STARS, a program administered by the Association for the Advancement of Sustainability in Higher Education, publicly reports an institution’s sustainability performance, and more than two hundred colleges and universities across Canada and the U.S. are participants. Saginaw Valley State University has partnered with The Dow Chemical Company Foundation to create a Dow Science and Sustainability Education Center. The center, which will be up and running during the summer of 2014, will educate students and teachers in the Great Lakes Bay Region in advancements made in science, technology, and engineering.
One non-profit organization that’s been receiving a lot of attention over the last few years is The Empowerment Plan. Originally started as a class project by Veronika Scott, it eventually grew into something much bigger. The group creates waterproof, self-heated coats that can also be used as sleeping bags, which it then donates to the homeless on the streets of Detroit. It is clear initiatives aren’t just spreading to where we live, but the people who live in our area as well.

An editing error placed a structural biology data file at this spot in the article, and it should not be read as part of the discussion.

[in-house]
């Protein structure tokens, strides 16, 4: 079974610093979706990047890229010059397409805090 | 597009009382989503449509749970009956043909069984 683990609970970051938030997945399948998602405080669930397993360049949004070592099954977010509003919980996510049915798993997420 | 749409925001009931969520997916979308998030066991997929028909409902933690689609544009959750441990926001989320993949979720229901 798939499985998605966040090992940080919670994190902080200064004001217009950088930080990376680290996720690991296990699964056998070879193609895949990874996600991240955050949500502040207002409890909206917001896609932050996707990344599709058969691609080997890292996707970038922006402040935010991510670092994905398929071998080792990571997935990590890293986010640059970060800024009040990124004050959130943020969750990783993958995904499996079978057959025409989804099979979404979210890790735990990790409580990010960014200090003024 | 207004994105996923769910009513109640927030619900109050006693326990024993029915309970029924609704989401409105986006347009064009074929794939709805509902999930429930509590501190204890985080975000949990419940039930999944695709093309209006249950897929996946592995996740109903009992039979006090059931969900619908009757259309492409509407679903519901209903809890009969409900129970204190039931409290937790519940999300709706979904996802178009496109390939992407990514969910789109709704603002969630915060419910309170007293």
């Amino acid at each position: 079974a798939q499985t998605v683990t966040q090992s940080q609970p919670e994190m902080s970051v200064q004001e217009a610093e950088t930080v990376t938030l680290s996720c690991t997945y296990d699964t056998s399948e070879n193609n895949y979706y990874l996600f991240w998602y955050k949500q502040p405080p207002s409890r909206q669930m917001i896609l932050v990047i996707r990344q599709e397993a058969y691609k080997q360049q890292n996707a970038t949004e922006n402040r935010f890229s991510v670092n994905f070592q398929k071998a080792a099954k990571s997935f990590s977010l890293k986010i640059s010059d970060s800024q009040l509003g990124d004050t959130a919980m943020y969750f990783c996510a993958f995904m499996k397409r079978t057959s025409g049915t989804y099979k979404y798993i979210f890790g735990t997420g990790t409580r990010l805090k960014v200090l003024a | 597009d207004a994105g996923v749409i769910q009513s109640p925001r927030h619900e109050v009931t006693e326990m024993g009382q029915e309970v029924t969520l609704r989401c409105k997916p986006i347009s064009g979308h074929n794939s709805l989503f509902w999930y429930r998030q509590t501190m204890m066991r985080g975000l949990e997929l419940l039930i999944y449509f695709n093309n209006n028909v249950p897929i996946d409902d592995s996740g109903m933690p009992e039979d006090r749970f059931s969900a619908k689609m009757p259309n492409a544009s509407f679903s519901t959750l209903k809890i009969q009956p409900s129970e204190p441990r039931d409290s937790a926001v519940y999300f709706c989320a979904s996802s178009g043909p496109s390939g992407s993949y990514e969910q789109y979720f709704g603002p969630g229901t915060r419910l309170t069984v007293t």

Plenty of great work is being done by many different people and organizations in Michigan to raise the state’s level of sustainable development. Whether the aid comes from the federal government, universities, large multinational corporations, or non-profits, the joint effort results in a net positive that promises to bring even better days in the years to come.
See how we’re involved with sustainability initiatives in our area by checking out our website and Facebook page.
Want to plug into the future? That’s exactly what 15 universities across North America are doing as part of the EcoCar competition. The program, established by the Department of Energy and General Motors, offers a chance for the next generation of automotive engineers to gain hands-on, real-world experience.